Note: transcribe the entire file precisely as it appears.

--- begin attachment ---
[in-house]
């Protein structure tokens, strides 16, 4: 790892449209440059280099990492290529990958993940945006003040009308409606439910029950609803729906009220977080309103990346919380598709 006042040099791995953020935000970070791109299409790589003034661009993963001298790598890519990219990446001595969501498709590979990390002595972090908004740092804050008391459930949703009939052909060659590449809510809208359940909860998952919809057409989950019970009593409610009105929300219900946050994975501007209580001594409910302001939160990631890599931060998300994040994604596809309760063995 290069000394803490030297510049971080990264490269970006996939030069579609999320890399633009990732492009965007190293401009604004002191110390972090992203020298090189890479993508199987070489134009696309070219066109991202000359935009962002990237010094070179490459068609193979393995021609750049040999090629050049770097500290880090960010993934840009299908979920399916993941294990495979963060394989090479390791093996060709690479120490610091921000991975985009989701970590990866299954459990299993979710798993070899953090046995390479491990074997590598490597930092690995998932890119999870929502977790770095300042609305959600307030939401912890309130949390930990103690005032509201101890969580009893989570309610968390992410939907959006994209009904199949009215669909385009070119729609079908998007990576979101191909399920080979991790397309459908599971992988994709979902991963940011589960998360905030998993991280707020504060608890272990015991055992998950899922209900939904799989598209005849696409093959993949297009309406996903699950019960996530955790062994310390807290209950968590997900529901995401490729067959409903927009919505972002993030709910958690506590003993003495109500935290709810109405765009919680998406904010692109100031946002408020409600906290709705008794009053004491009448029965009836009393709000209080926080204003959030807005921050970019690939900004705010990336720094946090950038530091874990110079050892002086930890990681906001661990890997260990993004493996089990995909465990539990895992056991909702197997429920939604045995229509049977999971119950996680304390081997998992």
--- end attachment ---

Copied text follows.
[in-house]
């Protein structure tokens, strides 16, 4: 790892449209440059280099990492290529990958993940945006003040009308409606439910029950609803729906009220977080309103990346919380598709 006042040099791995953020935000970070791109299409790589003034661009993963001298790598890519990219990446001595969501498709590979990390002595972090908004740092804050008391459930949703009939052909060659590449809510809208359940909860998952919809057409989950019970009593409610009105929300219900946050994975501007209580001594409910302001939160990631890599931060998300994040994604596809309760063995 290069000394803490030297510049971080990264490269970006996939030069579609999320890399633009990732492009965007190293401009604004002191110390972090992203020298090189890479993508199987070489134009696309070219066109991202000359935009962002990237010094070179490459068609193979393995021609750049040999090629050049770097500290880090960010993934840009299908979920399916993941294990495979963060394989090479390791093996060709690479120490610091921000991975985009989701970590990866299954459990299993979710798993070899953090046995390479491990074997590598490597930092690995998932890119999870929502977790770095300042609305959600307030939401912890309130949390930990103690005032509201101890969580009893989570309610968390992410939907959006994209009904199949009215669909385009070119729609079908998007990576979101191909399920080979991790397309459908599971992988994709979902991963940011589960998360905030998993991280707020504060608890272990015991055992998950899922209900939904799989598209005849696409093959993949297009309406996903699950019960996530955790062994310390807290209950968590997900529901995401490729067959409903927009919505972002993030709910958690506590003993003495109500935290709810109405765009919680998406904010692109100031946002408020409600906290709705008794009053004491009448029965009836009393709000209080926080204003959030807005921050970019690939900004705010990336720094946090950038530091874990110079050892002086930890990681906001661990890997260990993004493996089990995909465990539990895992056991909702197997429920939604045995229509049977999971119950996680304390081997998992």